DURHAM, N.C. — Saturday’s UNC-Duke rivalry game had the makings of a classic, with Duke head coach Mike Krzyzewski prepared to grace his home floor for the final time.
The night was complete with a who’s who of stars like Dirk Nowitzki, Ken Jeong, Grant Hill and many others, pre-game and post-game-ceremonies scheduled for Krzyzewski and a Duke team that featured a starting five of NBA prospects.
But on Thursday, UNC head coach Hubert Davis made it clear that he took no interest in any of the extracurriculars, nor did he want the Tar Heels to.
“It’s North Carolina-Duke,” Davis said. “Great, let’s play.”
And that they did.
North Carolina left Durham with an improbable 94-81 win. Never mind the fact that the team was an 11.5-point underdog. Never mind the team’s status as an NCAA Tournament hopeful on the bubble. Never mind that they came into the game unranked up against a No. 4 team.
Saturday was supposed to be Krzyzewski’s night. Instead, it was Davis’.
A man who had never led a squad into Cameron Indoor Stadium as a head coach was facing a man who was doing so for the 647th time, with wins in 572.
But that failed to faze North Carolina and its rookie head coach.
On Saturday, the team showed an edge that it lacked in the February outing at home, where it was throttled 87-67.
North Carolina never led in Chapel Hill. On Saturday, it got the first bucket on the opening play with a dunk from junior forward Armando Bacot.
“When we came out and threw that first punch, I feel like we kind of stunned them," Bacot said.
If a Duke player made a big play, players like sophomore guard Caleb Love or graduate forward Brady Manek were there to answer with a 3-pointer or inside shot. If the Blue Devils snagged a quick lead, it took little time for the Tar Heels to take one of their own.
While it's easy to point to the performance of Bacot — who finished with a team-high 23 points — or sophomore guard R.J. Davis – who got inside for layups and assists all night – the main reason for UNC’s upset victory was its preparation.
And that starts with Hubert Davis.
The first-year head coach had the team watch an ESPN documentary centered on the Celtics-Lakers NBA rivalry in the 1980s. He showed them how the Lakers overcame a blowout loss in Game 1 of the 1985 NBA Finals to eventually win both Game 2 and the world championship.
Davis even used the theme of a Bible verse, Proverbs 4:25, to give his team motivation to overcome the hype of a widely-anticipated game.
“Keep your eyes straight ahead,” Davis told them. “Ignore all sideshow distractions.”
This narrow-minded focus guided North Carolina throughout the night. Four Tar Heels scored at least 20 points — for the first time in program history at that — the team out-rebounded the Blue Devils by three and they came away with a much needed Quad-1 win.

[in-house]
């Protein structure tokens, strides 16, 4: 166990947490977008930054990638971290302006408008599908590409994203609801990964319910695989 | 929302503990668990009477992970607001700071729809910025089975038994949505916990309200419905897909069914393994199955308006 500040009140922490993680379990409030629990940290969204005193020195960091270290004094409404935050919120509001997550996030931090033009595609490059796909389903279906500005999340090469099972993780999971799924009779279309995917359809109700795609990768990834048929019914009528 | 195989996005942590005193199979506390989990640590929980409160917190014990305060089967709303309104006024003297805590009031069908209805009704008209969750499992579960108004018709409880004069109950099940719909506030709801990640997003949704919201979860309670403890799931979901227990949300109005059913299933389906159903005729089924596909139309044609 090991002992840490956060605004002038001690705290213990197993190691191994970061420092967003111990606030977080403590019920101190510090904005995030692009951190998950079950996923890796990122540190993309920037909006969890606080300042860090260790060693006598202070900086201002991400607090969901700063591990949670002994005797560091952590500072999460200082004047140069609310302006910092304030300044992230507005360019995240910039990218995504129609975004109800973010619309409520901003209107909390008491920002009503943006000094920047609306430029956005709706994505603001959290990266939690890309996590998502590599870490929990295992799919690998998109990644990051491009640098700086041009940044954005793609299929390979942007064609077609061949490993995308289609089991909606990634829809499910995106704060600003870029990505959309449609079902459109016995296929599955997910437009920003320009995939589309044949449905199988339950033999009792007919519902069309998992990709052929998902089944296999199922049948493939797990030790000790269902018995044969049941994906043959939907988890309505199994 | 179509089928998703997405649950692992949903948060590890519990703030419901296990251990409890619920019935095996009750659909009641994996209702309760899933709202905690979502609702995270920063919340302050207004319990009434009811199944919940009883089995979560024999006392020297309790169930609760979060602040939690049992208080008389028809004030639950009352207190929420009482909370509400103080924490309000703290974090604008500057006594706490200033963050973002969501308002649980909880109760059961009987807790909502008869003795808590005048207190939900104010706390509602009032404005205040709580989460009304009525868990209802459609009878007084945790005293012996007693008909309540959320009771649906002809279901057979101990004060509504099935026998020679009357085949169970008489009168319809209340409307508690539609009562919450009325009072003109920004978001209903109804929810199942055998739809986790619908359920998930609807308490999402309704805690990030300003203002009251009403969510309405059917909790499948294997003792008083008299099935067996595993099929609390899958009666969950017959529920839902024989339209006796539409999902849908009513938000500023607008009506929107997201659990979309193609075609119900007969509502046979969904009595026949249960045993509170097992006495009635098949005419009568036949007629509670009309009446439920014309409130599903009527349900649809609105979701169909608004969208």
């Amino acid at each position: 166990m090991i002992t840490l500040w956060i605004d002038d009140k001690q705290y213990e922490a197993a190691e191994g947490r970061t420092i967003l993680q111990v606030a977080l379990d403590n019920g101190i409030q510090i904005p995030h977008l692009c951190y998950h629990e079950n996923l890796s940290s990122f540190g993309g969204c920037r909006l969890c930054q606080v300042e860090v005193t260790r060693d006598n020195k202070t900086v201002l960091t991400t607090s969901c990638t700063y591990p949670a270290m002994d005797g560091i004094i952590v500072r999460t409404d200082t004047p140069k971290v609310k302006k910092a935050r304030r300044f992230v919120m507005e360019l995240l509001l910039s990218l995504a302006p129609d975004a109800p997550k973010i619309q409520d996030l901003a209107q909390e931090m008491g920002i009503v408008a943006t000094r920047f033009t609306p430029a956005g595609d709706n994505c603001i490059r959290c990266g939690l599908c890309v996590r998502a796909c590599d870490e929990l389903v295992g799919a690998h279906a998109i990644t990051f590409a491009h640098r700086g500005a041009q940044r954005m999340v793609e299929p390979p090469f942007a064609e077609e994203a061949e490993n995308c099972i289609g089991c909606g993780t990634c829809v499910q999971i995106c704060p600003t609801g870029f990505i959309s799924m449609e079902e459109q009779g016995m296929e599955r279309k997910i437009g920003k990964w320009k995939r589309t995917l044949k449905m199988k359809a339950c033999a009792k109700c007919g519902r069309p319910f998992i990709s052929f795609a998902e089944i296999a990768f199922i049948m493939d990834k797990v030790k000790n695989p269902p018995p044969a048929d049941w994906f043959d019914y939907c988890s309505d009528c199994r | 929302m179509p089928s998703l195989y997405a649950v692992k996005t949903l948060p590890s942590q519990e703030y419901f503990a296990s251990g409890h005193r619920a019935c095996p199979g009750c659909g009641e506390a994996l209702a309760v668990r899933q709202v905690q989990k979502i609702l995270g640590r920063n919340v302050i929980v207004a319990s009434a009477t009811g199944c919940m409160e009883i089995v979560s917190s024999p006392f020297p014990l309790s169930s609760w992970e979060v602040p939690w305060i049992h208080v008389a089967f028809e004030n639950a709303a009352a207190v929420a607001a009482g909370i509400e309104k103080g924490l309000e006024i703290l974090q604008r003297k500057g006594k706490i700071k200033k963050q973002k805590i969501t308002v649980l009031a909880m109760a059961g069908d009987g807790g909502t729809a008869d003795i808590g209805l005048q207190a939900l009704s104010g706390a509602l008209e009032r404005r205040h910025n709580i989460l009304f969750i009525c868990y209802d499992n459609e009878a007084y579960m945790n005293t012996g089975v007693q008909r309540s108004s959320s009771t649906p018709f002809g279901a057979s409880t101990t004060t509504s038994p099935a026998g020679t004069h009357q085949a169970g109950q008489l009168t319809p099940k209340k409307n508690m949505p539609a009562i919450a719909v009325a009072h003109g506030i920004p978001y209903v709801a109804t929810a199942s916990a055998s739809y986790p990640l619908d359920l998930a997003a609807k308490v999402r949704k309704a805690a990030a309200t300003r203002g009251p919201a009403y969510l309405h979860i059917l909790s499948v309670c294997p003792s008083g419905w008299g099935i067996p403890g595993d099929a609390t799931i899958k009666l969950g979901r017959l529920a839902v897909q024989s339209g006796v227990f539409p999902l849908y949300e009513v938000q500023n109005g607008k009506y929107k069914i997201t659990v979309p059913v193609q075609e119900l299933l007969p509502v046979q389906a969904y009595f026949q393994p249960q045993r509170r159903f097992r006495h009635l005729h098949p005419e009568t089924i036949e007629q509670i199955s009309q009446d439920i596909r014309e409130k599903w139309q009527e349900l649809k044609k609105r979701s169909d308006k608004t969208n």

At times this season, the team did not quite hold the same passion that Davis held. In fairness, though, that is a high standard to reach.
“I’m always locked in,” Davis said with a smile. “That’s the problem with them, that I’m locked in all the time. I always tell them, ‘I’m there.’”
The fiery nature that Davis displayed all season rubbed off against a top-10 team in the country, and North Carolina shocked the college basketball world by spoiling the Blue Devils’ big night.
“It was all about mental toughness, and then relying on each other to make big plays,” RJ Davis said.
After Bacot slammed home an emphatic dunk to extend the team’s lead to ten with 52 seconds left, the game was all but over.
The players showed excitement for each other while senior forward Leaky Black took his final two shots at the free throw line with just seconds left in the game. Once the buzzer sounded, the players stormed the court in celebration of what they accomplished.
RJ Davis, in particular, said he was happy for his first-year head coach and commended the way he got them to compete.
“We know the work we put in,” Davis said. “HD coached a phenomenal game and we played a great game.”
Like he’s done all season, Hubert Davis gave his team three keys for success going into Saturday’s game.
“We had to plant our feet, we had to stand our ground and we had to fight,” he said.
Whether it’s “energy, effort and toughness,” “preparation, process and practice” or planting, standing and fighting, Davis is a man of many mantras.
Perhaps on Saturday, he picked the right one.
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